Just when humans think they have done the right thing we learn that the creatures we have tried to help are actually suffering from that effort. Fortunately, research scientists are on it and working on a fix…
Desert tortoises can’t take the heat of roadside fencing
Desert tortoises pace back and forth and can overheat by roadside fencing meant to help them, according to a study published in the journal Biological Conservation by the University of California, Davis, and the University of Georgia.
The Mojave Desert tortoise is a threatened species and icon of California’s southern deserts. The tortoise currently faces intense pressure as its habitat is eyed for solar and wind energy development. Loss of habitat comes at a time when biologists are working to reverse the declines this species has experienced since the 1970s. A key issue is roads.
Even in protected areas like the Mojave National Preserve, several tortoises are killed on roads each year. One technique land managers use to try to keep tortoises safe is to install fencing along roads.
However, the study found that tortoises that haven’t adjusted to the fencing pace along them, and sometimes overheat and die. Such short-term problems need to be addressed to reap the long-term benefits of fencing, the study said.
The researchers placed tiny GPS units on tortoises found near roads and along newly installed fencing. The units recorded the location and temperature of the animals every 15 minutes for two years…
Although fencing kept tortoises off roads, some tortoises had difficulties adjusting to a new barrier. Tortoises got hotter at the road and the fence, reaching especially dangerous levels when animals paced along the fence. One tortoise succumbed to the heat and died while pacing the fence on a hot day.
“You can imagine how confused a tortoise must be after living in a place for 20 or 30 years and suddenly there is a barrier in its way. Managers may have to account for this behavior by designing and installing barrier fencing that minimizes pacing or the risk that pacing animals will overheat.”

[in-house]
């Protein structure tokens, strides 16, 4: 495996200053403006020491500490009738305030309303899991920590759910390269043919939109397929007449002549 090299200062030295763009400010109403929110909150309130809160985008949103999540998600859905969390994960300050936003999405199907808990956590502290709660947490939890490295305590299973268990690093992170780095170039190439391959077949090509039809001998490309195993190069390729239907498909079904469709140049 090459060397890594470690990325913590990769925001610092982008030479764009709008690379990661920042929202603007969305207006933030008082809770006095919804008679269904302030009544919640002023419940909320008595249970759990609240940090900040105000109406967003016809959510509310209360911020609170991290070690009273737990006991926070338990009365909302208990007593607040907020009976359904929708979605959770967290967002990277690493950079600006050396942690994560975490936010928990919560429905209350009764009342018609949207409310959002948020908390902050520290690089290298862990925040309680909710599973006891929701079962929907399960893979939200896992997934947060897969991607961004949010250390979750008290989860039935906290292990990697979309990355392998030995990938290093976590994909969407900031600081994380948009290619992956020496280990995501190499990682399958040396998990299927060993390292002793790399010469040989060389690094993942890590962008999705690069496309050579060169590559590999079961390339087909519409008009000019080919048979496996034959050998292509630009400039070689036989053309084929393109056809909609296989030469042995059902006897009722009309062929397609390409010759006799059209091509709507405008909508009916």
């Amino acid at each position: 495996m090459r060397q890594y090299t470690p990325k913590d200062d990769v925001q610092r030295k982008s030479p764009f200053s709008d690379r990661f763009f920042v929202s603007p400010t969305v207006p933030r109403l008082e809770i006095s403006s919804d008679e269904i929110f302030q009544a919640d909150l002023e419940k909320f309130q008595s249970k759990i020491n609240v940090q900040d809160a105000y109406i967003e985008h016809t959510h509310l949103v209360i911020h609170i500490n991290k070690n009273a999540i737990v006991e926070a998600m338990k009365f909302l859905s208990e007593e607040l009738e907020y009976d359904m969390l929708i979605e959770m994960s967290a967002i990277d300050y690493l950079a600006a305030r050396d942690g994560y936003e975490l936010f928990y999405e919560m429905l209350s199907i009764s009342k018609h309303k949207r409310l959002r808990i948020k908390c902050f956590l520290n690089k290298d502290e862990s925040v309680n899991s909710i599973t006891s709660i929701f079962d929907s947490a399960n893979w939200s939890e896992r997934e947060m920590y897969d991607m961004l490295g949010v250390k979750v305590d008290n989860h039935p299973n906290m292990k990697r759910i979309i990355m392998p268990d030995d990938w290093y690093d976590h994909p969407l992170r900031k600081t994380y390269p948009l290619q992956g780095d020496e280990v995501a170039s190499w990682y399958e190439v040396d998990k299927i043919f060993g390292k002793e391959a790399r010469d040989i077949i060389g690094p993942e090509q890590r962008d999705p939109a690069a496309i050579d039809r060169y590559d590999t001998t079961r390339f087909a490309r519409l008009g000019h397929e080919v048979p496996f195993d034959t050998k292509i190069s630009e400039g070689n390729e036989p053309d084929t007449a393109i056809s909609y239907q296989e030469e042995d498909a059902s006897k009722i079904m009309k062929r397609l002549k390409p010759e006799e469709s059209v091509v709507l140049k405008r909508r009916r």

-Dr. Tracey Tuberville, associate research scientist and study coauthor, University of Georgia’s Savannah River Ecology Lab.
When tortoises aren’t barred from crossing roads, the study showed that they tended to cross where desert washes occurred. This helps managers target where to install barrier fencing or road underpasses to make fences most useful. For example, placing fences at washes could prevent tortoise deaths, as it would keep them off roads. Alternatively, a wildlife underpass could be constructed at a wash where tortoise movement rates are high.
The researchers also found that tortoises primarily crossed roads in midspring and again in midsummer. Increased traffic law enforcement during these windows may help reduce the number of tortoises struck and killed on roads, particularly in areas where visitor traffic increases during vacation seasons.
The research team hopes the results of their work can inform better use of barrier fencing to stop tortoise deaths from road traffic.
Journal Reference: J. Mark Peaden, A. Justin Nowakowski, Tracey D. Tuberville, Kurt A. Buhlmann, Brian D. Todd. Effects of roads and roadside fencing on movements, space use, and carapace temperatures of a threatened tortoise. Biological Conservation, 2017; 214: 13 DOI: 10.1016/j.biocon.2017.07.022
source ; photo: J. Mark Peaden/UC Davis